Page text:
Christians turn to their one true god when they go into battle or need help in a football game.

When the Greeks wanted to prevail in war, they turned for help to Ares, the son of Zeus and Hera. Today, Christians turn to their one true god when they go into battle in a real war, or need help in a football game or when they come to bat in a baseball game — both frivolous, but important, substitutes for war in our culture.

Once a person decides to rely on the scientific method and adopts it as the best way to understand the world, it is unlikely that this mindset will change as death approaches. Most atheists I know accept that all we can be sure of is that there is a natural world in which every living thing dies. When this is understood and becomes a part of a person’s world view, there is no reason to accept supernatural explanations for any phenomenon, including death. Reason prevails over superstition.

But this is not a view of recent origin. Even those who lived in ancient Rome, who called for help to many ancient gods and goddesses, understood that our natural life on this earth is all there is. Bart Ehrman explained this on his blog recently in response to a question from a reader:

…there are reasons for thinking that most (or at least many?) people in antiquity believed that life was the end of the story. And I indicated that this is because of inscriptions that we find on ancient tombstones. This person is wondering: what kind of evidence could that be?

Ehrman translates the words as ‘I was not,
I was, I am not, I care not.’

Ehrmann explains that a common abbreviation on many Roman tombstones is not RIP, but “n.f. f. n.s. n.c.,” which is an abbreviation for “non fui, fui, non sum, non curo.” Ehrman translates the words as “I was not, I was, I am not, I care not.”

Ehrman then interprets the translated Latin:

In other words, the person is indicating that before he was born, he did not exist; now once again he does not exist; but he is not bothered by it (any more than he was bothered about it before he existed). So there is nothing to worry about. Brilliant!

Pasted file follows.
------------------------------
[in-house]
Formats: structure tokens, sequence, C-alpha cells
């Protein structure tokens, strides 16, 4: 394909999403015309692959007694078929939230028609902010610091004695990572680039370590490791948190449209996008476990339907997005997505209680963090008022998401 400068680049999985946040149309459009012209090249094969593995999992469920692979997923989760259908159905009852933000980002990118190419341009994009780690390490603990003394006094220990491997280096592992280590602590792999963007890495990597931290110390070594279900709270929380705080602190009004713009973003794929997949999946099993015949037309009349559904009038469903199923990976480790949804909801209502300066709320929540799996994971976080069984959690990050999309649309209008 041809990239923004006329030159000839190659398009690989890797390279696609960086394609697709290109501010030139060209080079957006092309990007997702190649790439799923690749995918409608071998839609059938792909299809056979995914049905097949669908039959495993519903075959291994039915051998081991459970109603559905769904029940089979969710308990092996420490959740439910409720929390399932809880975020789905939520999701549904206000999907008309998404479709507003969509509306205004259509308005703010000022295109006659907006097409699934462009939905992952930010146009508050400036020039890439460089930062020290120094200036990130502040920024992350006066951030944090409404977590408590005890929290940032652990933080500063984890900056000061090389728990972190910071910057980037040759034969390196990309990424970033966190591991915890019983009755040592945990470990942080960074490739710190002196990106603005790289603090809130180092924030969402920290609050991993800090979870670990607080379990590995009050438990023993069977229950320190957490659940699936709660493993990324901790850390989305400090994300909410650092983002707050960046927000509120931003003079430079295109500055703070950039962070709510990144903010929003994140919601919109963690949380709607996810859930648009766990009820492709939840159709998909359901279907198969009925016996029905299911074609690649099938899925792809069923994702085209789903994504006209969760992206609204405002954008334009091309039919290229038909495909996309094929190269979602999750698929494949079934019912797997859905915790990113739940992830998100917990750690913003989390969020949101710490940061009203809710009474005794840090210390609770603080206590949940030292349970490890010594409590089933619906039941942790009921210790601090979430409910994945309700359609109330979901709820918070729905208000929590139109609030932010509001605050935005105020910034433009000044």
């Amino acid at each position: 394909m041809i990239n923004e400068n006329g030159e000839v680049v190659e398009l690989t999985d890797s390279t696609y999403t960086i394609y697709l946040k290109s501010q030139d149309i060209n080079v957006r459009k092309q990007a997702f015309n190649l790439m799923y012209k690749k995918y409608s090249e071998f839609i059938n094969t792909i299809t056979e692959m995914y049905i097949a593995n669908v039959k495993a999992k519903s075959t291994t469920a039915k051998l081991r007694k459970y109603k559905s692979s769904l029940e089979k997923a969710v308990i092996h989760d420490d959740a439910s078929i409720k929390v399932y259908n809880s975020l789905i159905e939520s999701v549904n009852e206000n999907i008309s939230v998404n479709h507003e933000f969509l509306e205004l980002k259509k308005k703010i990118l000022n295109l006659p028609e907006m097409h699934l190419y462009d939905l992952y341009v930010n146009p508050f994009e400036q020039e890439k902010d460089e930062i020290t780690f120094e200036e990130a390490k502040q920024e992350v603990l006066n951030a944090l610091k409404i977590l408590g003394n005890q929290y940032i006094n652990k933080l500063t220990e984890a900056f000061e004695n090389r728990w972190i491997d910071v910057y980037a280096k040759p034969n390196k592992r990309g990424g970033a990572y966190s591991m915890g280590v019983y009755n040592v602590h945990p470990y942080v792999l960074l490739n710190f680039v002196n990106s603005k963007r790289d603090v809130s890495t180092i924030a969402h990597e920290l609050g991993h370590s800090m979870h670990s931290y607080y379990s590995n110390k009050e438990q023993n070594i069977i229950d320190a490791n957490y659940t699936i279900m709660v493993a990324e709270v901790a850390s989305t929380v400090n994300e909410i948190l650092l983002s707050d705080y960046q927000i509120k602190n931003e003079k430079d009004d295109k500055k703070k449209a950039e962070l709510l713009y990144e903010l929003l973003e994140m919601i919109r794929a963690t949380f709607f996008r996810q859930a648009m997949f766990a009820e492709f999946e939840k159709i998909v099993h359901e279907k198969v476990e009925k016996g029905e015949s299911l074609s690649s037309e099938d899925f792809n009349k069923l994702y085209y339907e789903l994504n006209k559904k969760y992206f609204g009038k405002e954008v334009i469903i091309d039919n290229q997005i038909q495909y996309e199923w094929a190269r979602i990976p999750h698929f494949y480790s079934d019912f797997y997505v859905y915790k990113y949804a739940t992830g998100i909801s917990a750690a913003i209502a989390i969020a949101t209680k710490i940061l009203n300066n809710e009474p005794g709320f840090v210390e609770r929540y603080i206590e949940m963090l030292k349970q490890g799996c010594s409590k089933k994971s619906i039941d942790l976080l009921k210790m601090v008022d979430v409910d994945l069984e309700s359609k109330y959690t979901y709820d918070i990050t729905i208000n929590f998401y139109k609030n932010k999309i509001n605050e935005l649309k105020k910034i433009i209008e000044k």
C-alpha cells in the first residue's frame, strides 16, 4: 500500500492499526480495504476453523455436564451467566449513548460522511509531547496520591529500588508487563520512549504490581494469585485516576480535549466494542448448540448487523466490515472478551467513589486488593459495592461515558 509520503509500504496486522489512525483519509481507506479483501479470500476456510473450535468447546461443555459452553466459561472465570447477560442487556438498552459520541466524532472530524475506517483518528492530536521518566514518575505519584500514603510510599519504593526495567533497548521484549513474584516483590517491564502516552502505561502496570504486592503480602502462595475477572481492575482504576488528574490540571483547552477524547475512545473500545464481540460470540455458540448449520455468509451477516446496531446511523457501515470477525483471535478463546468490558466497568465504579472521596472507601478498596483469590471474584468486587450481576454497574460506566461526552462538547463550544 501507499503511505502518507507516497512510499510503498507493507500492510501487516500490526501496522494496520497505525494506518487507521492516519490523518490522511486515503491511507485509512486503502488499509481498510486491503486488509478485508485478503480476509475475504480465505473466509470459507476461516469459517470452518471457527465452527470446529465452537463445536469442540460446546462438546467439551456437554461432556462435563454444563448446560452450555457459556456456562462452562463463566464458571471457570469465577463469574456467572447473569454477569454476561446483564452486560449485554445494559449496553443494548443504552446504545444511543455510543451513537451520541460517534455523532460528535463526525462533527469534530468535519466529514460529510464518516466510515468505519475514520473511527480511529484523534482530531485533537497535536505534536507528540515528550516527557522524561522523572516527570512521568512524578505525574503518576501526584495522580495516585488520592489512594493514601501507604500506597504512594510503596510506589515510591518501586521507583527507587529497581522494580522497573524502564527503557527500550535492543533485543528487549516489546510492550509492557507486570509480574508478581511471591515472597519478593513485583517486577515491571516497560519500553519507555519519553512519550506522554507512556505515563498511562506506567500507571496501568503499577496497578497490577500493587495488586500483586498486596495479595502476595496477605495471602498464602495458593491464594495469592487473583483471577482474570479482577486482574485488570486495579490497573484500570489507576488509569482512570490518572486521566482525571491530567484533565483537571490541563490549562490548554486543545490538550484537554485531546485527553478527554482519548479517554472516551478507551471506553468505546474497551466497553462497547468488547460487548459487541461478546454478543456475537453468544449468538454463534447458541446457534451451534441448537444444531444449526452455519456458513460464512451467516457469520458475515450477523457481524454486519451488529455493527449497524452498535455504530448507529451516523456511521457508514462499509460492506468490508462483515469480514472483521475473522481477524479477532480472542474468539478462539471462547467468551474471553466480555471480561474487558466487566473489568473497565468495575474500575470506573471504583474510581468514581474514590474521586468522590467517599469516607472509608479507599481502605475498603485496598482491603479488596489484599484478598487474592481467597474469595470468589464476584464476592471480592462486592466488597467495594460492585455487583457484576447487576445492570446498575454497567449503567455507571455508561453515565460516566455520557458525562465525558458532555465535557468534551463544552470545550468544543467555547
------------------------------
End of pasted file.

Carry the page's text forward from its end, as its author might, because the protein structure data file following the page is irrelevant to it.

Most atheists I know accept this understanding of life. For them, converting to Christianity on one’s deathbed is as likely as converting to Zeusism.

Cohen concluded his essay with this:

Doubtless the willingness of believers to go further and invent conversions where none existed satisfies their infantile need for fairytale endings. But when they recite falsehoods over the corpses of Paine, Darwin and now Hitchens they move from the extremely seedy to the outright creepy: from vultures to vampires.

Everyone will believe what they want, but I remain confident that Christopher Hitchens had no reason to convert to Christianity. After all, reason was his raison d’être.


Read more articles by Lamar W. Hankins on The Rag Blog.

[Rag Blog columnist Lamar W. Hankins, a former San Marcos, Texas, City Attorney, also blogs at Texas Freethought Journal. This article © Texas Freethought Journal, Lamar W. Hankins.]

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2 Responses to Lamar W. Hankins :
How Christians misunderstand atheists

  1. Cecilia Colomé says:

    I love this article. It is such an eloquent description of how christians misunderstand atheists, and their lack of respect to deceased atheists. The dead can no longer speak for themselves. I agree, an atheist that accepts the scientific method as the best way to try to understand and admire the world, is the least likely person to change his/her mindset as death approaches. I am also confident that people like Bertrand Russell, Carl Sagan, and Christopher Hitchens had no reason to convert to any religion.
    I learned several new things reading this article. One of them is about our substitutes for war in our culture. In that context, I often think of the ancient gladiators and bullfighters. Perhaps the line is fuzzier with football and other “team” sports.

    PD I purposely wrote “christians” in lower case, just like “atheists.”

    Beautiful article!!!

  2. Anonymous says:

    There are many things we will never know. Every affirmative religious argument requires a leap of faith.Many of these leaps land in some strange and ugly places.
    Certain bible stories are useful allegories and ancient wisdom.The Garden Of Eden, which tells of the knowledge of good and evil comes to mind.
    Human beings seem to struggle a lot with that one.